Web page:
Cookies on this website
We use cookies to ensure that we give you the best experience on our website. If you click 'Continue' we'll assume that you are happy to receive all cookies and you won't see this message again. Click 'Find out more' for information on how to change your cookie settings.

Background: Infra-red and thermal imaging enable wireless systems to monitor patients’ vital signs and absence of wires may improve patient experiences. No studies have explored staff perceptions of this specific type of technology in the adult population. Understanding existing working systems before introducing technology could improve adoption. Methods: We conducted semi-structured interviews with Intensive Care Unit (ICU) staff exploring perceptions of wireless patient monitoring. We used the Systems Engineering Initiative for Patient Safety (SEIPS) model to guide thematic analysis. Results: We identified usability themes relating to staff perceptions of current patient monitoring experiences, staff perceptions of patient/relative expectations of ICU care, troubleshooting, hierarchy of monitoring, and consensus of trust. Conclusion: The concept of wireless monitoring has perceived benefits for patients and staff. The Systems Engineering Initiative for Patient Safety model guided a rigorous systems-based evaluation of the technology. The results highlight social and environmental factors which may influence usability, adoption, or abandonment of wireless technology in the ICU.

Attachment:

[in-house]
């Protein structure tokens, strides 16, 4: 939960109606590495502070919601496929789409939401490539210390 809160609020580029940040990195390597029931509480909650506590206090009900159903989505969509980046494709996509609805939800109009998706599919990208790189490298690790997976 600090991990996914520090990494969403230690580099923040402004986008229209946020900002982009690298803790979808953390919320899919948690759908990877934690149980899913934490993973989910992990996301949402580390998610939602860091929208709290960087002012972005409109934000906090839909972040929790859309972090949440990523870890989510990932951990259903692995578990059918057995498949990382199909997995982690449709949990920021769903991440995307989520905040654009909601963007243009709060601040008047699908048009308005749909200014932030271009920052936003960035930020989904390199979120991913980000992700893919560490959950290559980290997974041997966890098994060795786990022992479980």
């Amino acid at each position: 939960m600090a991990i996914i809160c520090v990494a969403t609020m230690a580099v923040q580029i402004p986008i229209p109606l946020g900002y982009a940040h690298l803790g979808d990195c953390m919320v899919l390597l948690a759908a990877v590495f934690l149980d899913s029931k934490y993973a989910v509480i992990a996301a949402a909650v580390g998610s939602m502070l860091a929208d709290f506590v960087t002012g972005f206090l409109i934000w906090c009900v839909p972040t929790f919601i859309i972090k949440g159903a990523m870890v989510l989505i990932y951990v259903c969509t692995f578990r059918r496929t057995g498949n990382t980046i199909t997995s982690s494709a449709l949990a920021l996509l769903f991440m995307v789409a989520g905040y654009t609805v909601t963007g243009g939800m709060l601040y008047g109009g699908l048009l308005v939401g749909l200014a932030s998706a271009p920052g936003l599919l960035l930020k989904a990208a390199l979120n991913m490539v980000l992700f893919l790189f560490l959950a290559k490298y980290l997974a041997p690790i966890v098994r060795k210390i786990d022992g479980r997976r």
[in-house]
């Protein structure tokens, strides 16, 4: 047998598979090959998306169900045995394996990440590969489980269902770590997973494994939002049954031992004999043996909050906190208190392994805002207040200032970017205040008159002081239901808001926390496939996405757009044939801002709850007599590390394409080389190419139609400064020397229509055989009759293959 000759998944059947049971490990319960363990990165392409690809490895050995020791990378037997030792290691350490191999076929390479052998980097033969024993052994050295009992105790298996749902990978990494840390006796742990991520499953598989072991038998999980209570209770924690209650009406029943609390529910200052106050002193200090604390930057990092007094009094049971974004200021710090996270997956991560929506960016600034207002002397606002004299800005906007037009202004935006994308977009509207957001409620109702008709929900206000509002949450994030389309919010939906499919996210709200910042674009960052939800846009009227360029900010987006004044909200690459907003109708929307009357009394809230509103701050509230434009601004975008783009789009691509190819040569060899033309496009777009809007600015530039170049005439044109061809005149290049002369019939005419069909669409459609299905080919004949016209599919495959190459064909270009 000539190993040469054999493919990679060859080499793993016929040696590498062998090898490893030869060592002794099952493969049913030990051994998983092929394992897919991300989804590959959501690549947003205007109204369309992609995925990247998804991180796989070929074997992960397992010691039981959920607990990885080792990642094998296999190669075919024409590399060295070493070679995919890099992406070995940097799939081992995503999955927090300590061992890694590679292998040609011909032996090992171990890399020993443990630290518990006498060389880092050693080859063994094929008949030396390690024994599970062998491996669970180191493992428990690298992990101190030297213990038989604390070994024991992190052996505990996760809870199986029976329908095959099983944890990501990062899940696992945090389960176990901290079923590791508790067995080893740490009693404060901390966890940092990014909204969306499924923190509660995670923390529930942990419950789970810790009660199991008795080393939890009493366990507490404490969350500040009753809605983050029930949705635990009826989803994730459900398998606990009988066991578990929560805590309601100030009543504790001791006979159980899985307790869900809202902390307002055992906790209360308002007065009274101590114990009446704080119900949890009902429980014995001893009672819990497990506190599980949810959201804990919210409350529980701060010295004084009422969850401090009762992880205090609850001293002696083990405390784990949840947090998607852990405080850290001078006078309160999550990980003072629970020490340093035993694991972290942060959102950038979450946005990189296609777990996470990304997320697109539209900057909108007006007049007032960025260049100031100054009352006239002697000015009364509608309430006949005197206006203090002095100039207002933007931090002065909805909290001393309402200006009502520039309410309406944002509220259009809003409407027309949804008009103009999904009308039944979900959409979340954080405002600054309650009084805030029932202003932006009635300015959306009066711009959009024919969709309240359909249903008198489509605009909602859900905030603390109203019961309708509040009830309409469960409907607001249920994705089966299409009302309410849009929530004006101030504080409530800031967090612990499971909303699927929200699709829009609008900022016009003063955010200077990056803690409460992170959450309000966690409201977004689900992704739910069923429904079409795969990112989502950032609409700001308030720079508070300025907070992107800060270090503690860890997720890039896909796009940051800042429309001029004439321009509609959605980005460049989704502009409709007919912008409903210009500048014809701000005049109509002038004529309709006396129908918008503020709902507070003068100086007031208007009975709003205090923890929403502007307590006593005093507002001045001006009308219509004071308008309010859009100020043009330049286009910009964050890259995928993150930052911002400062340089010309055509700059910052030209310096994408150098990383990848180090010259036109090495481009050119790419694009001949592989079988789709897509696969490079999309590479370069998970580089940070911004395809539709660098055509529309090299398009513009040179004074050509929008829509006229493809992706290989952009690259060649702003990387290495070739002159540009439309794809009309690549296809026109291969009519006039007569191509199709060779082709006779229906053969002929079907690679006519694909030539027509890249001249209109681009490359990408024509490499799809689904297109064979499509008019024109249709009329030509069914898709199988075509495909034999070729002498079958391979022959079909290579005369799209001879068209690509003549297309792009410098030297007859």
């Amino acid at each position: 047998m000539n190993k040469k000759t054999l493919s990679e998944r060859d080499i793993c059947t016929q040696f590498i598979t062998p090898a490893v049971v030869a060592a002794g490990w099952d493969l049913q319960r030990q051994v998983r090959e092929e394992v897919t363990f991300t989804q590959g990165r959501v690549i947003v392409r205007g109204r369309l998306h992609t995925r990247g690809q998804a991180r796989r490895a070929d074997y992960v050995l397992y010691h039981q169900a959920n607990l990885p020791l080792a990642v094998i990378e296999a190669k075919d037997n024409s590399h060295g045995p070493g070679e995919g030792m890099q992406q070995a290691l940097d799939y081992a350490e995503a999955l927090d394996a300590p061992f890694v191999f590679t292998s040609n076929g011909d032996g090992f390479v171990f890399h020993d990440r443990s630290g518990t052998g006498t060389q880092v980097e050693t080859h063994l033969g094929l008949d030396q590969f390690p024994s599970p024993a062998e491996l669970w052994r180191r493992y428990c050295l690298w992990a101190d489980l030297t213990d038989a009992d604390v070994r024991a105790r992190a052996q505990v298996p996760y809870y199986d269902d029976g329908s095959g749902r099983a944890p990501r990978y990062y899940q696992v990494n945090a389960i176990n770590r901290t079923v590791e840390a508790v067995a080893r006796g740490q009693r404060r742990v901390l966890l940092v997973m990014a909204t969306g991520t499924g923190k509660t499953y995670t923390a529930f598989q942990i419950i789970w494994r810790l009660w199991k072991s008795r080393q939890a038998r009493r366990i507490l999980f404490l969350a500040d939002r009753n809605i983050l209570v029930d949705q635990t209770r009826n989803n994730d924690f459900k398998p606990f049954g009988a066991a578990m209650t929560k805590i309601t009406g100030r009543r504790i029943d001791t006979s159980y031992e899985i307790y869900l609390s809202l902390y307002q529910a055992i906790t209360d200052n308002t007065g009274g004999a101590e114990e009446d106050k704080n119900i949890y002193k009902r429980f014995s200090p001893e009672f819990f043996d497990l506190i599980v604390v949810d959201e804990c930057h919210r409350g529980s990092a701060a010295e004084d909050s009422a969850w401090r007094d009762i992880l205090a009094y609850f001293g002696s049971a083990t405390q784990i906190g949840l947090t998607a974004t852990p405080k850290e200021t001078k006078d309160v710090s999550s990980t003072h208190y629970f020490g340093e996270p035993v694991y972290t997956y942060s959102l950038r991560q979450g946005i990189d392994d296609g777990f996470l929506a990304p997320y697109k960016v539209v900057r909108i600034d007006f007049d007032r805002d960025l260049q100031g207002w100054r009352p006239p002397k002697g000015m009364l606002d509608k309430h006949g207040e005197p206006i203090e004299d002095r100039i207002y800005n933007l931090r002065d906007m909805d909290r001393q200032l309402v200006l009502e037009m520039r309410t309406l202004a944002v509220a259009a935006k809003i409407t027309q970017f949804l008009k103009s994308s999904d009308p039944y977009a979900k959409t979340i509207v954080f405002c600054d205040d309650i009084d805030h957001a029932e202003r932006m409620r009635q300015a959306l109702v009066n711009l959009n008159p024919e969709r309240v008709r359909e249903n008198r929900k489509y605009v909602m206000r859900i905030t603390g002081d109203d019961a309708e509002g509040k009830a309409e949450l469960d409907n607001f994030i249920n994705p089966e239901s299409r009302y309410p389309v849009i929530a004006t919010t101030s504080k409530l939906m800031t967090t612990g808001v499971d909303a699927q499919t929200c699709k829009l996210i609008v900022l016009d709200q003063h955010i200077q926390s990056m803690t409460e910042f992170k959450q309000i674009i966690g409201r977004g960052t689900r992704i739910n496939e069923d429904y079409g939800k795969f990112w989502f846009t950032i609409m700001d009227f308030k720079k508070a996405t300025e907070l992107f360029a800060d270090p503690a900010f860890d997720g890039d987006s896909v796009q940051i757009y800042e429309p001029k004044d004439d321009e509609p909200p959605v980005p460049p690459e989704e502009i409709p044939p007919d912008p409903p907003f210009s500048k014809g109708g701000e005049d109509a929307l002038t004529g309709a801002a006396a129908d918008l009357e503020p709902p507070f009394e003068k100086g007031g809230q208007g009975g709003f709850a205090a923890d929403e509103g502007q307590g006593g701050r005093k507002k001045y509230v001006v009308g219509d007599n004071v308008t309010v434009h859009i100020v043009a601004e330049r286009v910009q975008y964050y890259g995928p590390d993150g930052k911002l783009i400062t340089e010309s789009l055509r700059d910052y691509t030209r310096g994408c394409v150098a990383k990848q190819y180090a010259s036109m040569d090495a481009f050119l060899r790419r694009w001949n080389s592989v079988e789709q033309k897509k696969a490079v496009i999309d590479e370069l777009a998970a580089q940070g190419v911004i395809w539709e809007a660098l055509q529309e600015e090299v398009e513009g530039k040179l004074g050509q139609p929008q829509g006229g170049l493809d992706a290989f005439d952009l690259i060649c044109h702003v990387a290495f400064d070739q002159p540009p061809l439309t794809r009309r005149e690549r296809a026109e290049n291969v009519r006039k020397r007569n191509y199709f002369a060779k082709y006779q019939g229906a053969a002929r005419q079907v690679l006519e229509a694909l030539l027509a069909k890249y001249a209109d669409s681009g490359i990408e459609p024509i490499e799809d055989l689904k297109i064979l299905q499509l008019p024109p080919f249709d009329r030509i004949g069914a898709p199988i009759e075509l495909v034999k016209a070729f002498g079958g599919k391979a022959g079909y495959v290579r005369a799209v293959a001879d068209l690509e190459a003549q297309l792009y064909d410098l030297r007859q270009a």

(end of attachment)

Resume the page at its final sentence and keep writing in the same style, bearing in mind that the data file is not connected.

Type

Journal article

Journal

Applied Ergonomics

Publisher

Elsevier

Publication Date

17/09/2019